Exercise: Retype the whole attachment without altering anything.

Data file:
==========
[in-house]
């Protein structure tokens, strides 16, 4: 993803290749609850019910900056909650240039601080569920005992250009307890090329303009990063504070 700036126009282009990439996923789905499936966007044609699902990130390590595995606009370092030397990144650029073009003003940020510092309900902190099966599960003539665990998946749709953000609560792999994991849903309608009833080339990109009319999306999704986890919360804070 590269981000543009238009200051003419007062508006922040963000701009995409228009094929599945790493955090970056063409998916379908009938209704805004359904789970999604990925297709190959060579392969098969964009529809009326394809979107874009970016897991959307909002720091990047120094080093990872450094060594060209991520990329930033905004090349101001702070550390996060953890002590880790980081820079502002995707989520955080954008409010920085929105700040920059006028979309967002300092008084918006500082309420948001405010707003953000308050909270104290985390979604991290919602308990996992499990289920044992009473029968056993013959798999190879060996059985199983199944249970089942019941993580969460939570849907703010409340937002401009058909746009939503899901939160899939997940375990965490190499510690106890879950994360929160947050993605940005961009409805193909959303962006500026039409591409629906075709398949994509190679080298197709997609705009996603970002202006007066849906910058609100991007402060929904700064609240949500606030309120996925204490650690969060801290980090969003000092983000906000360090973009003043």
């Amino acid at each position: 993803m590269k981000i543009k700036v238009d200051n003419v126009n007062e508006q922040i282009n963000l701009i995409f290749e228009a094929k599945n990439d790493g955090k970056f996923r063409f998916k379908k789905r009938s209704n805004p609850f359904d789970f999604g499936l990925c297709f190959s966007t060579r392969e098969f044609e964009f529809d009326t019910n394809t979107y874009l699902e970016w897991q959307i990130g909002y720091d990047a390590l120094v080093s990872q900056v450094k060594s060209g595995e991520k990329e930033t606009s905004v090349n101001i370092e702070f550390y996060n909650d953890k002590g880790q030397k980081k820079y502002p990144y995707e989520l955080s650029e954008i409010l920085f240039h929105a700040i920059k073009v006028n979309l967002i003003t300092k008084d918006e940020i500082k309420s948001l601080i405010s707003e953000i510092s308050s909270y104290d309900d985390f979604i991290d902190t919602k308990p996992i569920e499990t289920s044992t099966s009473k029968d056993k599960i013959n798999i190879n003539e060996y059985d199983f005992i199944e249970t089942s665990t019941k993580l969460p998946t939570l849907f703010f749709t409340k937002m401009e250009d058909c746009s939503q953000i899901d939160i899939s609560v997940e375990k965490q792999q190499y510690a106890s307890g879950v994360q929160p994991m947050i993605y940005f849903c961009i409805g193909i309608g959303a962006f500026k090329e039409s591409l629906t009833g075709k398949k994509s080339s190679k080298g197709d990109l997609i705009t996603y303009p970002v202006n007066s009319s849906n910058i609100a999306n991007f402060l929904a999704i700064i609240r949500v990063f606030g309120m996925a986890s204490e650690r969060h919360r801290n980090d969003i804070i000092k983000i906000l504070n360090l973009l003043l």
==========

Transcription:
[in-house]
């Protein structure tokens, strides 16, 4: 993803290749609850019910900056909650240039601080569920005992250009307890090329303009990063504070 700036126009282009990439996923789905499936966007044609699902990130390590595995606009370092030397990144650029073009003003940020510092309900902190099966599960003539665990998946749709953000609560792999994991849903309608009833080339990109009319999306999704986890919360804070 590269981000543009238009200051003419007062508006922040963000701009995409228009094929599945790493955090970056063409998916379908009938209704805004359904789970999604990925297709190959060579392969098969964009529809009326394809979107874009970016897991959307909002720091990047120094080093990872450094060594060209991520990329930033905004090349101001702070550390996060953890002590880790980081820079502002995707989520955080954008409010920085929105700040920059006028979309967002300092008084918006500082309420948001405010707003953000308050909270104290985390979604991290919602308990996992499990289920044992009473029968056993013959798999190879060996059985199983199944249970089942019941993580969460939570849907703010409340937002401009058909746009939503899901939160899939997940375990965490190499510690106890879950994360929160947050993605940005961009409805193909959303962006500026039409591409629906075709398949994509190679080298197709997609705009996603970002202006007066849906910058609100991007402060929904700064609240949500606030309120996925204490650690969060801290980090969003000092983000906000360090973009003043």
């Amino acid at each position: 993803m590269k981000i543009k700036v238009d200051n003419v126009n007062e508006q922040i282009n963000l701009i995409f290749e228009a094929k599945n990439d790493g955090k970056f996923r063409f998916k379908k789905r009938s209704n805004p609850f359904d789970f999604g499936l990925c297709f190959s966007t060579r392969e098969f044609e964009f529809d009326t019910n394809t979107y874009l699902e970016w897991q959307i990130g909002y720091d990047a390590l120094v080093s990872q900056v450094k060594s060209g595995e991520k990329e930033t606009s905004v090349n101001i370092e702070f550390y996060n909650d953890k002590g880790q030397k980081k820079y502002p990144y995707e989520l955080s650029e954008i409010l920085f240039h929105a700040i920059k073009v006028n979309l967002i003003t300092k008084d918006e940020i500082k309420s948001l601080i405010s707003e953000i510092s308050s909270y104290d309900d985390f979604i991290d902190t919602k308990p996992i569920e499990t289920s044992t099966s009473k029968d056993k599960i013959n798999i190879n003539e060996y059985d199983f005992i199944e249970t089942s665990t019941k993580l969460p998946t939570l849907f703010f749709t409340k937002m401009e250009d058909c746009s939503q953000i899901d939160i899939s609560v997940e375990k965490q792999q190499y510690a106890s307890g879950v994360q929160p994991m947050i993605y940005f849903c961009i409805g193909i309608g959303a962006f500026k090329e039409s591409l629906t009833g075709k398949k994509s080339s190679k080298g197709d990109l997609i705009t996603y303009p970002v202006n007066s009319s849906n910058i609100a999306n991007f402060l929904a999704i700064i609240r949500v990063f606030g309120m996925a986890s204490e650690r969060h919360r801290n980090d969003i804070i000092k983000i906000l504070n360090l973009l003043l």